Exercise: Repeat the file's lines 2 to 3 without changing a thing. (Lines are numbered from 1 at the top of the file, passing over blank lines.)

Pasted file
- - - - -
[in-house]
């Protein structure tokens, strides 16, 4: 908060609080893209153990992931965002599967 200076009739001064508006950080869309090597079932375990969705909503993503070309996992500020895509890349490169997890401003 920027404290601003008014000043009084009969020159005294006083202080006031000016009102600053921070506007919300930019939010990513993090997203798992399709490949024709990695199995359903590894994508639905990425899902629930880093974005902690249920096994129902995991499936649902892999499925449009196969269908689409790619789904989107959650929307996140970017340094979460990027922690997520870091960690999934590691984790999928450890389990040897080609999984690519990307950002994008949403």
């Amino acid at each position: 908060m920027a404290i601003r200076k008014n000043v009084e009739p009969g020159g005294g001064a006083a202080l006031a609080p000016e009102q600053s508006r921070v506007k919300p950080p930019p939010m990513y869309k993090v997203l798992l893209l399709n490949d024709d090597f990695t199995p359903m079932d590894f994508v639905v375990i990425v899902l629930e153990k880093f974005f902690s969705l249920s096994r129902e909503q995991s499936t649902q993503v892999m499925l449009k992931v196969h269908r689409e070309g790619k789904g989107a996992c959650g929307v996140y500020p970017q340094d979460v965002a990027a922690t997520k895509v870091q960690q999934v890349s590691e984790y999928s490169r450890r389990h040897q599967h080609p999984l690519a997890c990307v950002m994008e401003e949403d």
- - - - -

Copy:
């Protein structure tokens, strides 16, 4: 908060609080893209153990992931965002599967 200076009739001064508006950080869309090597079932375990969705909503993503070309996992500020895509890349490169997890401003 920027404290601003008014000043009084009969020159005294006083202080006031000016009102600053921070506007919300930019939010990513993090997203798992399709490949024709990695199995359903590894994508639905990425899902629930880093974005902690249920096994129902995991499936649902892999499925449009196969269908689409790619789904989107959650929307996140970017340094979460990027922690997520870091960690999934590691984790999928450890389990040897080609999984690519990307950002994008949403």
């Amino acid at each position: 908060m920027a404290i601003r200076k008014n000043v009084e009739p009969g020159g005294g001064a006083a202080l006031a609080p000016e009102q600053s508006r921070v506007k919300p950080p930019p939010m990513y869309k993090v997203l798992l893209l399709n490949d024709d090597f990695t199995p359903m079932d590894f994508v639905v375990i990425v899902l629930e153990k880093f974005f902690s969705l249920s096994r129902e909503q995991s499936t649902q993503v892999m499925l449009k992931v196969h269908r689409e070309g790619k789904g989107a996992c959650g929307v996140y500020p970017q340094d979460v965002a990027a922690t997520k895509v870091q960690q999934v890349s590691e984790y999928s490169r450890r389990h040897q599967h080609p999984l690519a997890c990307v950002m994008e401003e949403d």